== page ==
Skip to content

Top Dealers Talk about 2010 Engines

Engine Smarts by Deborah Lockridge, Editor in Chief

So far, the new engines built to meet the Environmental Protection Agency’s 2010 emissions mandate are performing far better than their EPA-2007 predecessors. That was the consensus of this year’s nominees for the American Truck Dealers/Heavy Duty Trucking Truck Dealer of the Year.

Terry Dotson, president, chairman and CEO of Prestonburg, Ky.-basedWorldwide Equipment Enterprises, puts it bluntly: “2010 engines work. The others that were built in ’07 didn’t. I’m just glad we didn’t make any more of them than we did, because we’re all going to have to worry with those for the next few years.”

Tim Reilly, dealer principal and president of Miami Valley International in Dayton, Ohio, has seen much the same with his company’s lease fleet of nearly 700 units.

“I think with every emissions change, the early engines are in many ways are beta type engines, so you encounter a number of issues, but we’ve seen constant improvement from launch time until today.”

John Arscott, president CEO of The Pete Store in Baltimore, Md., says the 2010 engines are definitely more reliable. “Certainly new technology has problems, but not nearly the magnitude of the previous one,” he says. “We’re seeing a pretty reliable product – which is great, because I felt really bad for some customers.”

Trey J. Mytty, president CEO of Omaha Truck Center, Omaha, Neb., notes that “people are happy with them. It’s an improved product, in my opinion, over the previous engine. I don’t think they run nearly as hot, which is helping with breakdowns, and on the other hand we’re seeing improved fuel economy.”

Brent Leach, president of Custom Truck Sales in Regina, Saskatchewan, Canada, says “from our standpoint, it’s been a good transition. I think the 2007 emissions cycles was rough for everyone. I took some time to work out the bugs. I think the 2010 has gone over with a lot less issues, and reliability with the engines has been quite good.” He says they’ve “seen really good results” with the new Paccar engines.

Challenges remain

That’s not to say there aren’t still some hiccups. Dotson says all the changes in the engines and the affiliated changes in the chassis have meant a lot of new and different parts. When a lot of those are being made offshore, he says, that makes it more difficult to respond rapidly to changes in demand.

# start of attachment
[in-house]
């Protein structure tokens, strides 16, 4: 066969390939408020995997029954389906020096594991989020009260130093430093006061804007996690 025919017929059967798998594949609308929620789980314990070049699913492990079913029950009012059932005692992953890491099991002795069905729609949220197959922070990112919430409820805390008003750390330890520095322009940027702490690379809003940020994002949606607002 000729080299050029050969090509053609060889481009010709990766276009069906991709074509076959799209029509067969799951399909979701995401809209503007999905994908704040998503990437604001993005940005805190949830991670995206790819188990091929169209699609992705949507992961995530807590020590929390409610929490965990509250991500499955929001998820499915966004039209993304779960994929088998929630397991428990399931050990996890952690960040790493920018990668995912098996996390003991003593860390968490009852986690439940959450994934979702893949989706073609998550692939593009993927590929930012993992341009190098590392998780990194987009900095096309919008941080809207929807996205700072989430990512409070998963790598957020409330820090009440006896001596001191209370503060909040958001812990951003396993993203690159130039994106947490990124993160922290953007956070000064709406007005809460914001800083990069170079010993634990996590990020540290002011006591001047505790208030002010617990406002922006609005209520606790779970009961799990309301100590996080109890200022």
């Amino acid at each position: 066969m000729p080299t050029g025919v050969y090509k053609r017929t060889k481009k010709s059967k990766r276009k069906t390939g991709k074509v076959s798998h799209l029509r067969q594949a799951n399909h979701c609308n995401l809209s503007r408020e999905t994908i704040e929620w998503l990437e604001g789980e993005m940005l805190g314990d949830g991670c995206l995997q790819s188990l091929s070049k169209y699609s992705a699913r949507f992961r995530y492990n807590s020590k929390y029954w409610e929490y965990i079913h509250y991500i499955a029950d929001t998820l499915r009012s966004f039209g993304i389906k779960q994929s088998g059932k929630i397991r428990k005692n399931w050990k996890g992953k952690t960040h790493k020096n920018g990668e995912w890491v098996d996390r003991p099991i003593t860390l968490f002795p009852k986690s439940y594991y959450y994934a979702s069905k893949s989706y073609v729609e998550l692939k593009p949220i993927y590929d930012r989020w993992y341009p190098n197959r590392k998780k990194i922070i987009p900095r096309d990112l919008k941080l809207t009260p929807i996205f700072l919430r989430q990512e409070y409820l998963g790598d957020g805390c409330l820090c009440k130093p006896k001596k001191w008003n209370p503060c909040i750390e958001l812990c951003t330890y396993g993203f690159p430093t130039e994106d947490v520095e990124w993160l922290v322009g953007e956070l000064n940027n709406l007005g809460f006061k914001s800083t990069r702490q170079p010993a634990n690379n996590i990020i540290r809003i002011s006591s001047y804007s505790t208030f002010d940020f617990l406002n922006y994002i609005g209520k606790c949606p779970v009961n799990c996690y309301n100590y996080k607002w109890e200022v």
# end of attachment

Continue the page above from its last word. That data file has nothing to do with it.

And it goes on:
Similarly, Reilly said that with the newer engines, as the manufacturers continue to tweak them, some of the parts are actually changing. “So that puts increased pressure on the aftermarket side to be able to stock those things that are new at the plant level.”

Some also commented that while there’s a benefit in being able to plug into today’s computerized engines and be able to have an expert at the OE level help figure out the problem, at the same time, that can lead to delays in repairs.

Steve Bassett, president of General Truck sales, Muncie, Ind., says “the increased technology requires more OEM input to effectively implement repairs, as opposed to the old days when those decisions were made on the shop floor. It’s a plus and a minus at the same time. We have better ability to diagnose the higher tech product we’ve got, but at the same time, those decisions are having to be made through other people in some cases, so it slows the process down.”

While news about better reliability may help persuade customers to buy, it’s hard to get past the sticker shock of trucks with the latest engines, Reilly says, “but we’re starting to get some traction on the truck sales side. We’re looking forward to a very good 2012.”

The company has spent a lot of time in the past couple of years educating customers about the new International MaxxForce engines, he says, including “bringing in some experts from Navistar to help demonstrate it’s not smoke and mirrors.”

The complexity of the trucks also is leading more of MVI’s locally based customers to consider leasing instead of owning, Reilly says.

At General Truck Sales, which sells Volvo and Isuzu, Bassett says EPA-2010 sales were very strong in 2011 and it looks like it’s continuing into 2012. “We’ve seen repeat 2010 engine customers already. We think the improvement in the fuel economy is having an impact on their decision-making process.”

(The ATD/HDT Truck Dealer of the Year will be announced this weekend during the ATD convention in Las Vegas. Watch for a special supplement in the February issue of HDT.)

Printer Friendly Version
Email This Story
Bookmark and Share

Engine Smarts: Related News

1/31/2012 – Top Dealers Talk about 2010 Engines

So far, the new engines built to meet the Environmental Protection Agency’s 2010 emissions mandate are performing far better than their EPA-2007 predecessors. That was the consensus of this year’s nominees for the American Truck Dealers/Heavy Duty Trucking Truck Dealer of the Year….

1/23/2012 – ‘Tall’ gearing and a big engine deliver 12 mpg in a Class 7 truck, expedited-freight hauler claims

“Tall” gearing and a large engine are giving an expedited freight hauler the high fuel economy he sought, even if most factory engineers won’t approve his spec’ing requests….

1/10/2012 – Engines: Pistons Still In, But Think Outside the Block

The engine of the future is probably the one under the hood or cab of your current truck….

12/21/2011 – Parked Next Door: A Study in Engine Apps

The other day, a remodeling contractor was working at the next-door neighbors’ house and I eyeballed the two trucks that he sent his workers and supplies in….

We'll deliver tax strategies to your inbox from our CPA firm.
We hate spam. Your email address will not be sold or shared with anyone else.